At the end of last year, both the U.S. Senate and U.S. House of Representatives passed by overwhelmingly bipartisan votes one of the largest, if not the largest, environmental bills. President Trump then signed this bipartisan bill into law. The environmental bill I am referring to is the new Farm Bill. Beyond establishing national agricultural policy, the Farm Bill authorizes conservation programs that provide voluntary, incentive-based tools for landowners to implement conservation practices that improve air and water quality, enhance and protect wildlife habitat, and restore our soil, making it one of the most important, if often unrecognized, environmental stewardship statutes. April 22 is Earth Day, so it’s an appropriate time to reflect on these widely-supported programs at work in Idaho that improve the environment the right way, through incentives rather than mandates.

Farm Bill conservation programs provide assistance for conservation on private lands that result in public benefits. The 2018 Farm Bill retained and invested in incentive-based conservation programs, including the Environmental Quality Incentives Program, the Conservation Reserve Program, the Conservation Stewardship Program, the Agricultural Conservation Easement Program, and the Regional Conservation Partnership Program.

According to data from the U.S. Department of Agriculture’s Natural Resources Conservation Service - Idaho, EQIP is the most utilized Farm Bill conservation program in Idaho. EQIP provides assistance to producers to address natural resources challenges. For Fiscal Year 2018, NRCS reports that EQIP has provided for conservation efforts on 20,508 more acres in Idaho as part of the Sage Grouse Initiative. Other resource efforts being addressed through the program include soil health; streambank and wildlife improvements; animal feeding operations; wind erosion; wildfire hazardous fuel reduction; irrigation efficiency and much more.

EQIP helped with the development of a solar powered stock water system on the Shoshone-Bannock Reservation to help address insufficient stock water for grazing. EQIP assisted a beginning farmer and rancher with installing wheel line irrigation systems to improve irrigation efficiency and install a cross fence to improve grazing management. EQIP has also been used to assist Nez Perce Tribal foresters with restoring a portion of the forest near Sweetwater Creek. In February, NRCS announced the availability of EQIP assistance for producers to help the monarch butterfly on their farms and ranches through a variety of conservation practices.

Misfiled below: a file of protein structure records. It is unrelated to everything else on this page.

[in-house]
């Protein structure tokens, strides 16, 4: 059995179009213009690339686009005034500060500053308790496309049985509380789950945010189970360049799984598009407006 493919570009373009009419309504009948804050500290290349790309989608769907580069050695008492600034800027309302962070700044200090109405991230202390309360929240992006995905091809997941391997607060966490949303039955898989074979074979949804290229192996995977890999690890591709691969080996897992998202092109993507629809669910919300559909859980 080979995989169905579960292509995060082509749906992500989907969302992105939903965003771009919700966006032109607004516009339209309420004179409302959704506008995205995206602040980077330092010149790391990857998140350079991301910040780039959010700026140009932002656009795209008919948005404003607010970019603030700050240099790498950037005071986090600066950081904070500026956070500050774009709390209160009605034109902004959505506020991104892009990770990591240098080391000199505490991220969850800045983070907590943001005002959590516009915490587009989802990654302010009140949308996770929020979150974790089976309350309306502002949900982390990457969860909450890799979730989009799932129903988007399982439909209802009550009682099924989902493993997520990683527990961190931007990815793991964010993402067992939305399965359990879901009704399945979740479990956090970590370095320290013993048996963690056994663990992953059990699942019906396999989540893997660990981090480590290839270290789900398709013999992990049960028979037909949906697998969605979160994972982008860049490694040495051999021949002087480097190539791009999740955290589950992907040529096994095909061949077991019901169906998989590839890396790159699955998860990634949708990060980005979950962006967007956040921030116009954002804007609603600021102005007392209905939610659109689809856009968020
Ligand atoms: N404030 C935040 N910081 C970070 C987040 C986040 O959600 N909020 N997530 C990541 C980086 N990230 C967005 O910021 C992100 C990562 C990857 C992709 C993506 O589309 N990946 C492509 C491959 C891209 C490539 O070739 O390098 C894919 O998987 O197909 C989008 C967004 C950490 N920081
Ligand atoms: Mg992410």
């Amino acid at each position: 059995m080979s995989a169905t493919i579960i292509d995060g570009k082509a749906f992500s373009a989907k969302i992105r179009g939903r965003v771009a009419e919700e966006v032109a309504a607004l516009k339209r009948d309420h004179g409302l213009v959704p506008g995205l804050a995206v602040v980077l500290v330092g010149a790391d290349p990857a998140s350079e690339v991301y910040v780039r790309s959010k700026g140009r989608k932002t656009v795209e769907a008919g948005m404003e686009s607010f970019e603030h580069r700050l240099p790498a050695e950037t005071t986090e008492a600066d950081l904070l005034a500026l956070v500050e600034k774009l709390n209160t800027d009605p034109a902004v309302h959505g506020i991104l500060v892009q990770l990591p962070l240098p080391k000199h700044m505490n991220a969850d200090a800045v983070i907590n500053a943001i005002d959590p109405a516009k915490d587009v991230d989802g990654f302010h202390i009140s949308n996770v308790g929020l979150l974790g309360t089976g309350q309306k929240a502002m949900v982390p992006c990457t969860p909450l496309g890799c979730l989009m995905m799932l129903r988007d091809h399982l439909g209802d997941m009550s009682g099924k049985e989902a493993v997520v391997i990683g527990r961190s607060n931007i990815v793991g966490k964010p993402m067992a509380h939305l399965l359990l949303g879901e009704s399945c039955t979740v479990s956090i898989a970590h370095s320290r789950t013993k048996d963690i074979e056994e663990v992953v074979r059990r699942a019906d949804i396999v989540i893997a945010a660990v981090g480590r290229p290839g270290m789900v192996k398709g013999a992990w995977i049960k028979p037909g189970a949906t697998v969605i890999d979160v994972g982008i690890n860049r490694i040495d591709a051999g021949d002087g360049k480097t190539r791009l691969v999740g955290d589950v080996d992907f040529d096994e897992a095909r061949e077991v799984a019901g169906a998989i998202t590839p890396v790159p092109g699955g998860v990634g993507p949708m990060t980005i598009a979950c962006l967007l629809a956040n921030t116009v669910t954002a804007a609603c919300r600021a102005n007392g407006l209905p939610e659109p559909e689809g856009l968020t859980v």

Farm Bill conservation programs also facilitate easements that protect important agricultural lands that serve as open space and prevent fragmentation of habitat. NRCS reports over the past 25 years, easements have been used nationwide to protect more than 4.4 million acres of wetlands and agricultural lands, resulting in improved soil health, water and air quality and wildlife habitat. For FY 2014-18, more than 89,000 acres in Idaho have been enrolled in ACEP easements to protect and restore lands, including grasslands and wetlands.

NRCS recently announced updates and signup for ACEP as well as CSP. The agency also reports there are nearly 100,000 CSP contract acres in Idaho; 538,994 acres are enrolled in CRP; and conservation partnerships supported through RCPP include the Idaho Eastern Snake Plain Aquifer Stabilization and Portneuf River Fish Passage & Water Management. These are just some of the many ways Farm Bill conservation programs are being used by landowners, NRCS employees and conservation partners work together to advance local conservation efforts. Incentive-based conservation partnerships, such as these, are worthy of celebrating this Earth Day.

Mike Crapo, R-Idaho, has served in the U.S. Senate since 1999. The views and opinions expressed in this column are not necessarily those of the Independent-Enterprise.

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